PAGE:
If you've never seen a David Walliams book transformed into a stage musical - do it. You won't be disappointed. And make sure it's a Heartbreak Productions show! I and my two girls aged 7 and 5 bundled up a picnic, packed up some blankets, slapped on sun cream and set ourselves up in the lush green fields of Leamington Spa Rugby Club for an open-air, evening, musical performance of 'Mr Stink'.
While I've read 'Fing' by David Walliams with my eldest, I didn't know the story of 'Mr Stink'. She was glued to the outdoor stage and its cast of five wonderfully absorbed actors. And then there was singing! I'd had no idea that the production was going to be a musical - which was even better for my two.
Published back in 2009, Walliams' 'Mr Stink' follows the story of 12-year-old Chloe who befriends Mr Stink, a local homeless man. Chloe's mother is campaigning to become an MP and between her mother and her younger sister Annabelle (who's perfect in every way), Chloe feels a bit left out, a bit dejected and a bit overlooked. Having written that homeless people should be taken off the streets in her manifesto, Chloe's mother is horrified to find that Chloe has hidden Mr Stink in their garden shed. Appearing on TV, Mr Stink steals the show.
Although Chloe thinks that her mother loves Annabelle more than her, there's a happy ending to the story, when it turns out that that isn't true at all. It's a wonderful story, with a heart and soul, a strong message and a few bits that will tug on your heart strings.
I actually can't remember the last time I went to an open-air theatre, and with the pandemic causing such upheaval to the arts' programme in the UK, it was thrilling to actually watch something in vaguely 'normal' circumstances. With a running time of around two hours, the interval was a good chance for a toilet break, and a waitress even came out to the field to take drinks orders. But the actors didn't have a break (in the break), because they set up a magnetic dart board and held a little competition for the children*; and the winner was awarded a lovely bag of sweets (and was immensely proud of himself!).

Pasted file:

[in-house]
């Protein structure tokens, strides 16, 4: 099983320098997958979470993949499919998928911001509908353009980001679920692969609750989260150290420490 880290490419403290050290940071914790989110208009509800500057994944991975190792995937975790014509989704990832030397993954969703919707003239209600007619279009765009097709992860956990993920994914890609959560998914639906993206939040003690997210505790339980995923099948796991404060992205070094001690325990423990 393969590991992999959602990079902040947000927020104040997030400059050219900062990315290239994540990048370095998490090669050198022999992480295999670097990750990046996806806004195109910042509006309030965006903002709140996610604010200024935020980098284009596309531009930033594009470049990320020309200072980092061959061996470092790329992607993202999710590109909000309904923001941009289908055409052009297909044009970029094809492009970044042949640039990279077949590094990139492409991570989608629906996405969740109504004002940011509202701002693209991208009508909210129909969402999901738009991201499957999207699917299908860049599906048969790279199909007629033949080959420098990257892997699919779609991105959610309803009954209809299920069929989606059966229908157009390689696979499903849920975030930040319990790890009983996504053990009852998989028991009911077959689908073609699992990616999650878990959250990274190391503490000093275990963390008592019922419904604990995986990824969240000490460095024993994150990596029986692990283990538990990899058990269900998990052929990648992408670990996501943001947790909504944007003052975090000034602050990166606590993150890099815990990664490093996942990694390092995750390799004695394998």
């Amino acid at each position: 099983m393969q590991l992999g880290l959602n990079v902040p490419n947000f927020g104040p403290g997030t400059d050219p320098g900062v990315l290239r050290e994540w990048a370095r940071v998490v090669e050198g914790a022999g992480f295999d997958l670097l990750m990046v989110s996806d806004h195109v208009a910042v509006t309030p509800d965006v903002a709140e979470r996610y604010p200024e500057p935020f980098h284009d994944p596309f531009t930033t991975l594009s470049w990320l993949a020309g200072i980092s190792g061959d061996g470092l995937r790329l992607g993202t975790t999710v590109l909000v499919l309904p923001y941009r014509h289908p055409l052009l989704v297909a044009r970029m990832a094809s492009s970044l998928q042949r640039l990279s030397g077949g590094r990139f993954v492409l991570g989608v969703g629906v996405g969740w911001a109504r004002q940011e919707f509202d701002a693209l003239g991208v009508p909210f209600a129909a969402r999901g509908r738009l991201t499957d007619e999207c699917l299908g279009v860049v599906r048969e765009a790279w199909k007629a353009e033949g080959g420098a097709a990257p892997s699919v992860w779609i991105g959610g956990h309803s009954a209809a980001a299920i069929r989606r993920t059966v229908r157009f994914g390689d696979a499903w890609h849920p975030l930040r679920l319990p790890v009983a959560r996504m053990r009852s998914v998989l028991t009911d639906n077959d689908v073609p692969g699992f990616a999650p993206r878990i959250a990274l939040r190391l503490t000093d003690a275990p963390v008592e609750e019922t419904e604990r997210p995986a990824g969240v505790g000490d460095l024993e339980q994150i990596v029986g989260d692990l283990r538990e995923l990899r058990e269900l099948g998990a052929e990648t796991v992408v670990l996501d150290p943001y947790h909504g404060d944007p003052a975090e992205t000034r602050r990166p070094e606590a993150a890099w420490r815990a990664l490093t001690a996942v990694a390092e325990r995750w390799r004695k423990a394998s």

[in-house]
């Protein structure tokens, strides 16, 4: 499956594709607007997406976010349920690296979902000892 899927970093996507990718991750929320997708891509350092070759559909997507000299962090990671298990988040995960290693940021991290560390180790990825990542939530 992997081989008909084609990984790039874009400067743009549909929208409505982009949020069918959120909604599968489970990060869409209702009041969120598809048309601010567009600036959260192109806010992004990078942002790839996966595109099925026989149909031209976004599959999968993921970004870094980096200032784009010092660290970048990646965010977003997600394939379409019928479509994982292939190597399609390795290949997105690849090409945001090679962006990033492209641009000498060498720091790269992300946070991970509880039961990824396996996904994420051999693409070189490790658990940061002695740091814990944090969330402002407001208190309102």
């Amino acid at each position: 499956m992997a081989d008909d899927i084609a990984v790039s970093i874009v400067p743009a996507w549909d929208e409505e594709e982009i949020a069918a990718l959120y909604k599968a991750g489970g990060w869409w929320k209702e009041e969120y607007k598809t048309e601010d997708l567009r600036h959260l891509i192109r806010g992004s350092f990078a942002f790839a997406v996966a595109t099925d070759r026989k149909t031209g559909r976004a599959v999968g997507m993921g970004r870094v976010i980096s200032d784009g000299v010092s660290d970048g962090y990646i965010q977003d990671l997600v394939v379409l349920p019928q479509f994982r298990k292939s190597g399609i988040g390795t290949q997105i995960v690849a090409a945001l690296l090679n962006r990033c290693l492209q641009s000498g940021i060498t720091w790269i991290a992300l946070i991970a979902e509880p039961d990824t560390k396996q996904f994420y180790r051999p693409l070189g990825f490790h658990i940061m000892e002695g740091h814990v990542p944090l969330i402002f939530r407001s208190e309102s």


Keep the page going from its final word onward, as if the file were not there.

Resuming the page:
All in all I was very impressed; at the setting, the organisation, the production itself, the enthusiasm and energy of the skeleton cast, their amazing talent (it takes lots of confidence to perform, let alone in the open air in front of a young audience), and all of it produced under the trying pandemic circumstances and regulations. I thoroughly recommend it.
The cast even put out collection buckets for homeless charity Shelter at the end: a lovely touch.
*All COVID precautions taken.
Alice is Editor of Raring2go! magazine for Burton and Ashby in the Midlands. She is a former journalist and freelance writer and has two young daughters.